Tubachristmas

From Wikipedia, the free encyclopedia
Jump to: navigation, search
TubaChristmas 2007, NYC

TubaChristmas is a music concert held in cities worldwide that celebrates those who play, teach, and compose music for instruments in the tuba family, including the tuba, sousaphone, baritone, and euphonium, though some participants bring rarer members of the family such as the hélicon, ophicleide, serpent and double bell euphonium.

The first TubaChristmas was organized by Harvey G. Phillips to honor his tuba teacher William Bell, who was born on Christmas Day 1902, and was held December 22, 1974 in the ice skating rink at New York City's Rockefeller Center; Paul LaValle conducted.[1] Over 300 musicians played that day, beginning a holiday tradition. The arrangements of the Christmas carols were written by Alec Wilder, who coincidentally died on Christmas Eve 1980.

It was not easy to convince Rockefeller Center to let hundreds of tubas play on the ice rink. Phillips had to provide the unlisted telephone numbers of some of his friends: Leopold Stokowski, Leonard Bernstein, Andre Kostelanetz, and Morton Gould. He was given free rein after his references were checked.[2]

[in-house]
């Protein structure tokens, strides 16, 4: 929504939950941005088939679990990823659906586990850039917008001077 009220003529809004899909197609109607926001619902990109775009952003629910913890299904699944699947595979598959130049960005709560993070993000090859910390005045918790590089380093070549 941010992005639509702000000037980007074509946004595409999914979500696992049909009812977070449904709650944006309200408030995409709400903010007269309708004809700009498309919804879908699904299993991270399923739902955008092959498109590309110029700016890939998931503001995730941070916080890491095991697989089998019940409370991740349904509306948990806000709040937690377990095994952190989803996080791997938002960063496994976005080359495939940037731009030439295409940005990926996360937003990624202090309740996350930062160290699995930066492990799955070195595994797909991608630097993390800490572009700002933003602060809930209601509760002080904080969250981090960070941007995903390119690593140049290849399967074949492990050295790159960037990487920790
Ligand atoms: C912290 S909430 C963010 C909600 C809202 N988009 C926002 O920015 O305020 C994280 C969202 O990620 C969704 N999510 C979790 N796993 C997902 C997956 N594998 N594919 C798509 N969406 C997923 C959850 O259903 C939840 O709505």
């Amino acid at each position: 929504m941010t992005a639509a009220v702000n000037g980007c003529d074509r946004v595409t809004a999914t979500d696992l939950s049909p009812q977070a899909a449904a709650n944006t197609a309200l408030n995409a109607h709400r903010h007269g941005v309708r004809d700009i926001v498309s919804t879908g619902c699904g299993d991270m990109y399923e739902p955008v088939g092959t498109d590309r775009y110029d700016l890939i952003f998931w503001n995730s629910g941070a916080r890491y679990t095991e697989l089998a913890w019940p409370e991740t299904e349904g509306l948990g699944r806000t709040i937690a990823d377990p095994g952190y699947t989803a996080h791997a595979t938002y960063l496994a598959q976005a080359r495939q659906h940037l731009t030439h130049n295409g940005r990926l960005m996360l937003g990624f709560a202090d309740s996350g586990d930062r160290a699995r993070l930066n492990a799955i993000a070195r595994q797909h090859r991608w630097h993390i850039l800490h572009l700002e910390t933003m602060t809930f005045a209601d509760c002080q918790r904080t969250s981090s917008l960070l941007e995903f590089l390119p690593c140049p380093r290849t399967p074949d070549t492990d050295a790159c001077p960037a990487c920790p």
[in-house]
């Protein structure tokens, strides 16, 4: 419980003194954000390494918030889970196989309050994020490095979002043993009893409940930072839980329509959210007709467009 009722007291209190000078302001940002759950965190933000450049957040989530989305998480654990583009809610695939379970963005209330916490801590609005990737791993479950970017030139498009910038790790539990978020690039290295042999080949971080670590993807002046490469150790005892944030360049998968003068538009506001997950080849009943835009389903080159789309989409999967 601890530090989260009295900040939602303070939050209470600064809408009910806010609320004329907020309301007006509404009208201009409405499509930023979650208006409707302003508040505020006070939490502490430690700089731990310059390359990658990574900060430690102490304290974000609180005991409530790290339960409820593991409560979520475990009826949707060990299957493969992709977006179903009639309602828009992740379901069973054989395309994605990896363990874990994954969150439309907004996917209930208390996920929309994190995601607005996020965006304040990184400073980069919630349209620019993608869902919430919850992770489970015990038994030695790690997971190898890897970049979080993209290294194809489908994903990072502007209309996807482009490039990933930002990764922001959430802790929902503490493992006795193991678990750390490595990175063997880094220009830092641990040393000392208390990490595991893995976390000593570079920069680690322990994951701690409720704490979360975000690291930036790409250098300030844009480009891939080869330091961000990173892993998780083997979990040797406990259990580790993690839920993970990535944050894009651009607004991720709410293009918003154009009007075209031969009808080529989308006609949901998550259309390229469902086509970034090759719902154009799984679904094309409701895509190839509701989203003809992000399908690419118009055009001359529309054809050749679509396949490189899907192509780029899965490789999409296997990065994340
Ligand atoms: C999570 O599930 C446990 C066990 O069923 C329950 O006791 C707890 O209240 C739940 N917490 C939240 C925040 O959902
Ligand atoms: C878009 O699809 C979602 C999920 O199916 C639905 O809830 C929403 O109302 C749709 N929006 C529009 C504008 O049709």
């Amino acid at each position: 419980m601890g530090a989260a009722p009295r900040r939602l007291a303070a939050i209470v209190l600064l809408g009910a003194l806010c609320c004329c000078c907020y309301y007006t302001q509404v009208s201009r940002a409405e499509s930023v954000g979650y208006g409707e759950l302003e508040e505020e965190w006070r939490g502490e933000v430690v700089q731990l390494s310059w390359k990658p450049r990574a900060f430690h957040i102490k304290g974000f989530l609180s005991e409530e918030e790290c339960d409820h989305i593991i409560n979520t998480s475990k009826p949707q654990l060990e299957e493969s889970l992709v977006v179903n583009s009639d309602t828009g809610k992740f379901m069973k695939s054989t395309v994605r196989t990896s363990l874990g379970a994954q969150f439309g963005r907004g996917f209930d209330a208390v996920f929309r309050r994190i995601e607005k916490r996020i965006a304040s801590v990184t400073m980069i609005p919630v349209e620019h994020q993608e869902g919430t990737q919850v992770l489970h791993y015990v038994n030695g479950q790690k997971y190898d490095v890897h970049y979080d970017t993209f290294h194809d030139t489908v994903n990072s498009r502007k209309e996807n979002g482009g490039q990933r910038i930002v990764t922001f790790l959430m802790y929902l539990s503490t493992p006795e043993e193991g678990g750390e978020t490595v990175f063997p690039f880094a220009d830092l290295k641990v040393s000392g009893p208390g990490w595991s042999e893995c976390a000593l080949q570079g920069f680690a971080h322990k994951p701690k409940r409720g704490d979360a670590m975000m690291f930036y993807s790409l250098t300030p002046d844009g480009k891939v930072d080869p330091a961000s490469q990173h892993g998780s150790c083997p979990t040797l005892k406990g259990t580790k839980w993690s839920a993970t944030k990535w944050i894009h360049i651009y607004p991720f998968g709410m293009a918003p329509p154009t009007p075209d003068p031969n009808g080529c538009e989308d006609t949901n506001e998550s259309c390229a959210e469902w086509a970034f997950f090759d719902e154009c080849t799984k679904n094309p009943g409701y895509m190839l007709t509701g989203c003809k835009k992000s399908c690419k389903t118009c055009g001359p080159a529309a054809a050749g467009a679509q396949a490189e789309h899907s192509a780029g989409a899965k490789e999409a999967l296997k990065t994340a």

TubaChristmas concerts vary in size from a quartet (two euphoniums and two tubas), to several hundred at their largest events. Any musician can play in a TubaChristmas concert as long as he or she plays an instrument in the tuba family, (conical bore). There is a nominal participant registration fee.

The TubaChristmas version of "Jingle Bells", arranged by Norlan Bewley, incorporates the trio section of the "National Emblem" march before returning to the holiday melody.

TubaChristmas coordinators in New York City include Michael Salzman, one of Harvey Phillips' former students at Indiana University. Salzman is the tuba and euphonium professor at Hofstra University.

References[edit]

  1. ^ Geist, William E. (1985-12-16). "For a Shining Moment a Year, Tubas Get Spotlight" (fee required). ABOUT NEW YORK (New York Times). Retrieved 2013-10-13. 
  2. ^ Barron, James (1990-12-17). "Manhattan Rumbles to Christmas Tubas" (fee required). New York Times. Retrieved 2013-10-13. 

External links[edit]